In Canada, health care providers are in high demand mainly because of the aging population but also due to labour shortage.

There are plenty of job opportunities here for caregivers, including positions as childcare providers, nurses, attendants for persons with disabilities, home support workers, live-in caregivers, personal care attendants, and so forth.

Either you are a health care student or worker already in Canada or you are outside the country and intend to work here as a caregiver, learn which is the proper pathway to get your work permit and permanent residency:

Workers from overseas

International workers or students living outside Canada can only apply to work here as a healthcare professional through the Home ChildCare Provider Pilot and Home Support Worker Pilot.

The Pilots are designed for foreign nationals in the healthcare field aiming to become Canadian permanent residents.

Home Child Care Provider Pilot   Home Support Worker Pilot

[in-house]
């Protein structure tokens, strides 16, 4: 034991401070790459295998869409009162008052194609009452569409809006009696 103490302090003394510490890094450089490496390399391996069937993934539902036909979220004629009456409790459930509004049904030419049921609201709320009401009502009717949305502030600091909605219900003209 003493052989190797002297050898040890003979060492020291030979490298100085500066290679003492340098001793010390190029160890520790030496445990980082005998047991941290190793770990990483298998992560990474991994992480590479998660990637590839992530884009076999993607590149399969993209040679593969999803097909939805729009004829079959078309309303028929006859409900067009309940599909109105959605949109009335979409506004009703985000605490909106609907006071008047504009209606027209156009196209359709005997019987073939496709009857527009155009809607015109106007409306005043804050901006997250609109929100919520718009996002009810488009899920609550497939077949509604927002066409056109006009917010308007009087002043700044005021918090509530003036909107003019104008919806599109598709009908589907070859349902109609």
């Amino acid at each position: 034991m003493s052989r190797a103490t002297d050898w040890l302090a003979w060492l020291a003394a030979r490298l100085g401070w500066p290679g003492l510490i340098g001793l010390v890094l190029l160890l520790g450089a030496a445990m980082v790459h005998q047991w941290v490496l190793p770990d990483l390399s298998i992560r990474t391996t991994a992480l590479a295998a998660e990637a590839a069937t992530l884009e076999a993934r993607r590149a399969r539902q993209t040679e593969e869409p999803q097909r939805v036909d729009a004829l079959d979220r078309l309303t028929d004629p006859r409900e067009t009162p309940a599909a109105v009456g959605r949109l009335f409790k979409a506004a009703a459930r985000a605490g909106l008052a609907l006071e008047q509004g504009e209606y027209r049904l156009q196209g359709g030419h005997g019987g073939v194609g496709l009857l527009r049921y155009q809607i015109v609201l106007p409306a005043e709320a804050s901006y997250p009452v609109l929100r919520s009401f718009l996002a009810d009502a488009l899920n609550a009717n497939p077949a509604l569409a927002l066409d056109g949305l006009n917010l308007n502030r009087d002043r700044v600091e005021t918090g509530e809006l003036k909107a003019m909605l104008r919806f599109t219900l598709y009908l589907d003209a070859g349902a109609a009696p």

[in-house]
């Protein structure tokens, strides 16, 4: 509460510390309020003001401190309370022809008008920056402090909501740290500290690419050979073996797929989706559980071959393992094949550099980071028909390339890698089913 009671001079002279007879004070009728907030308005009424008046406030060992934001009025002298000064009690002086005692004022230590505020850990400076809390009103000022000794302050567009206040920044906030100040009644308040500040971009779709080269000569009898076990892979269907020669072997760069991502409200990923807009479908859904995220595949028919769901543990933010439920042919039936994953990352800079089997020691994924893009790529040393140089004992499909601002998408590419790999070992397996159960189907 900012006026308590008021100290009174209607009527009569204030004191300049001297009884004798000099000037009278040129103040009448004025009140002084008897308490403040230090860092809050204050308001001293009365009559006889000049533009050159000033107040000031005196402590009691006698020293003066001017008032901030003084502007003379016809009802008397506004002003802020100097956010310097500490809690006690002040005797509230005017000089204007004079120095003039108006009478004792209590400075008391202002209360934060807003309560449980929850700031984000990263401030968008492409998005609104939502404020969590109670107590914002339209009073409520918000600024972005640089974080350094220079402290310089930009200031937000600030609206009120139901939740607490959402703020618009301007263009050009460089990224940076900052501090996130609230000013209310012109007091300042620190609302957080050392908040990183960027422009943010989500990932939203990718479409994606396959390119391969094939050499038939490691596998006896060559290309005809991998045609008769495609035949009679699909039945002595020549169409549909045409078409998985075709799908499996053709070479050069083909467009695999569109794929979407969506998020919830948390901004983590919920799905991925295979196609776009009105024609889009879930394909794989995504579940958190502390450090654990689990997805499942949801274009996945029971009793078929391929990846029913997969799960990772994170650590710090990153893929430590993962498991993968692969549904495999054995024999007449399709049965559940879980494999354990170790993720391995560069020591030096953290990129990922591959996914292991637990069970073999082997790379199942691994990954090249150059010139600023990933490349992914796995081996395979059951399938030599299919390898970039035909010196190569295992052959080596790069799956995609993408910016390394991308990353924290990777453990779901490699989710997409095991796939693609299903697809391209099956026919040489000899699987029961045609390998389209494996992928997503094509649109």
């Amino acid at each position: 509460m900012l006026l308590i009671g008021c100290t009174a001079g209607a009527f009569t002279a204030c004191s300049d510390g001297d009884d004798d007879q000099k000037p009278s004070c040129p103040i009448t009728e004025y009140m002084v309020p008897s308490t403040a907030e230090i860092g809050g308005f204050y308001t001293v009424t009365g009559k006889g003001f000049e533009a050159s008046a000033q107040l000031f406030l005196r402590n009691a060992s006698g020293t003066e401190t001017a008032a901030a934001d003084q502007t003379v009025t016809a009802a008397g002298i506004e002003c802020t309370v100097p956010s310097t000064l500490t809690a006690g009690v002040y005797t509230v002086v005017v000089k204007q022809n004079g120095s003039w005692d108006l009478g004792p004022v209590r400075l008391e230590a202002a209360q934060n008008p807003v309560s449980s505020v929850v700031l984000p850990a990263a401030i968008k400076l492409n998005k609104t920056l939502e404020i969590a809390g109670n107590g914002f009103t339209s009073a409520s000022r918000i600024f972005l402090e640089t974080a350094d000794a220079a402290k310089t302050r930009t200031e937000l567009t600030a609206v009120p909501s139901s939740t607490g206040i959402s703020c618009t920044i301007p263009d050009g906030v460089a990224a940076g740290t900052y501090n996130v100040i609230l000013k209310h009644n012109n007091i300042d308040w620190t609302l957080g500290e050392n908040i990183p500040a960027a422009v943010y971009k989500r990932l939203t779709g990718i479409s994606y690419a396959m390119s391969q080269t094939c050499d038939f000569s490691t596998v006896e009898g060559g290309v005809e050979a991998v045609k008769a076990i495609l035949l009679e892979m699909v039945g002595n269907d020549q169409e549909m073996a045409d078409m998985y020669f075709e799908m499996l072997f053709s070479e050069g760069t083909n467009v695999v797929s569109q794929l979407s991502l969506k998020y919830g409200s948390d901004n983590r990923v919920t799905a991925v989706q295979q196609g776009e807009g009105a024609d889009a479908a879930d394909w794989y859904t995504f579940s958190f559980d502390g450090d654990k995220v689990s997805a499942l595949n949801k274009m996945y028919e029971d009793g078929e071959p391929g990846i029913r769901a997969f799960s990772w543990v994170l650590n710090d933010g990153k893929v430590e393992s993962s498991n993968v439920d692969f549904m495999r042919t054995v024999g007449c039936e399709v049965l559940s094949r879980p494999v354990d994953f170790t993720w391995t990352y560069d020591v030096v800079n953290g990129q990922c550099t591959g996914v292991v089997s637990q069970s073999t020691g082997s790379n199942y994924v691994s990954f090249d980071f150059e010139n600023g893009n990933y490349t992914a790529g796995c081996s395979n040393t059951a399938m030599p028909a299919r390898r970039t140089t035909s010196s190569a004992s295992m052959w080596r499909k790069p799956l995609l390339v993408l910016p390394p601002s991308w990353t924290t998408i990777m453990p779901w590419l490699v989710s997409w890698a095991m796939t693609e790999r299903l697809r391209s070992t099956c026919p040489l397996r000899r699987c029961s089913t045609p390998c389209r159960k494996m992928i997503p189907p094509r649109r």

NOC 4411 Child care provider, live-in caregiver, and nanny positions  

NOC 4412 Attendant for persons with disabilities, home support worker, live-in caregiver, and personal care attendant positions

The Pilots’ eligibility criteria are:

  • A job offer from a Canadian employer for a full-time position in one of the occupations above
  • Minimum score of CLB 5 in English or NLCL 5 in French in all language skills (writing, reading, listening, speaking)
  • Completed post-secondary education of at least one year in Canada or equivalent, if completed outside Canada.
  • Ability to do the work, considering workers’ previous experience and training

Applicants with no previous work experience in Canada in one of the eligible occupations can still apply for one of the Pilots.  The application will be held until the applicant proves having completed the 2 years of qualified work experience in Canada, within 3 years after the applicant’s work permits are issued.

Work Permit

Applicants with less than 2 years of qualified experience must apply at the same time for a work permit along with the application for permanent residency under the Caregiver Pilots. After the IRCC positive response on the application pre-assessment (first stage), the applicant will be granted an occupation-restricted open work permit, valid for three years. Occupation-restricted means that the applicant cannot work in occupations other than the one the applicant has applied for.